TV Licence loophole for iPlayer content to close on 1 September
Viewers will need to have paid for a BBC TV Licence in order to access on-demand and catch-up content on its iPlayer service from 1 September 2016.
From this date, a legal change will be implemented so that a TV Licence is required to download or watch BBC programmes on demand, including catch-up TV, on BBC iPlayer.
Although the licence has long been a requirement for all live viewing and recording, the advent of streaming video on a wide array of devices in recent years has seen viewing habits increasingly sway away from watching shows live and towards catch-up services.
With no prior legal requirement to own a licence in order to access the service in the UK, one of the BBC’s primary sources of income could have come under threat.
“From 1 September, everyone will need to be covered by a TV Licence to watch BBC TV programmes on demand – including catch-up – on iPlayer,” Caroline McCourt, spokesperson for TV Licensing stated.
In March, former culture secretary John Whittingdale was openly critical that the loophole had been allowed to continue.
"When the licence fee was invented, video on demand did not exist," he said. "The BBC works on the basis that all who watch it pay for it. Giving a free ride to those who enjoy Sherlock or Bake Off an hour, a day or a week after they are broadcast was never intended and is wrong."
A licence will still not be needed to watch other on-demand services, such as ITV Player or Netflix, but the new rules apply to all devices used to access iPlayer which include laptops, smartphones, tablets, TV streaming devices and games consoles, as well as third-party services such as Sky, Virgin or BT.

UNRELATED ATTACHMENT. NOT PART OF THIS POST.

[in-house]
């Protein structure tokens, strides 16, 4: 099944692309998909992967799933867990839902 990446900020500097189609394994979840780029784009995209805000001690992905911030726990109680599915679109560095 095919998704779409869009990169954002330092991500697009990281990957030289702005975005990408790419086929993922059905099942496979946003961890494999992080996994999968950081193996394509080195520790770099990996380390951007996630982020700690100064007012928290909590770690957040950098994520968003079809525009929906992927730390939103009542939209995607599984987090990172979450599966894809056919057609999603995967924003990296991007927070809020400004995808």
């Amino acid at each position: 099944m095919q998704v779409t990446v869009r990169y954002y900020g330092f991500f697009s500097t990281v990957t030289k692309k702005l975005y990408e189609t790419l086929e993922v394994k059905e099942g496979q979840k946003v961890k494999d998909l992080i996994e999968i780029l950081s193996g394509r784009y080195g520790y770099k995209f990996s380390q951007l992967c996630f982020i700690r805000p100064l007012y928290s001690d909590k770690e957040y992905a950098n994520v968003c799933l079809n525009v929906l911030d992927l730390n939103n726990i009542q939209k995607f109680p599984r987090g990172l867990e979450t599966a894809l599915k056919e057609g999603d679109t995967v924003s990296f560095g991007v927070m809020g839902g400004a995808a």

More than 25 million TV Licences were issued in 2015, so most households will already be covered, but an estimated two per cent are not covered so could be liable for a fine when the rules come into effect.
“It’s surprising how little has been said regarding the changes being made to the TV Licence, considering we’re only a few weeks away from the new rules coming into effect,” TV comparison site Broadband Genie said in a statement.
“We could end up with a situation where many Brits are unknowingly breaking the law come September 1st, simply because they’re unaware of the changes. In the coming weeks we need a strong campaign by TV Licensing promoting the changes to both non and current licence fee holders.
“It’s hard to say whether these changes will have any impact as the methods TV Licencing are using to enforce them aren’t particularly robust. If they seriously want consumers to pay for the iPlayer then they're going to have to consider some sort of authentication method, something that was originally proposed in the government's white paper.”
Research conducted by TV Licensing suggests that the service is the most popular catch-up platform used by students, ahead of sites such as YouTube and services including Netflix, but has not released figures for the general populace.
The BBC demonstrated a prototype device last year that allows viewers to control the iPlayer service with the power of their mind.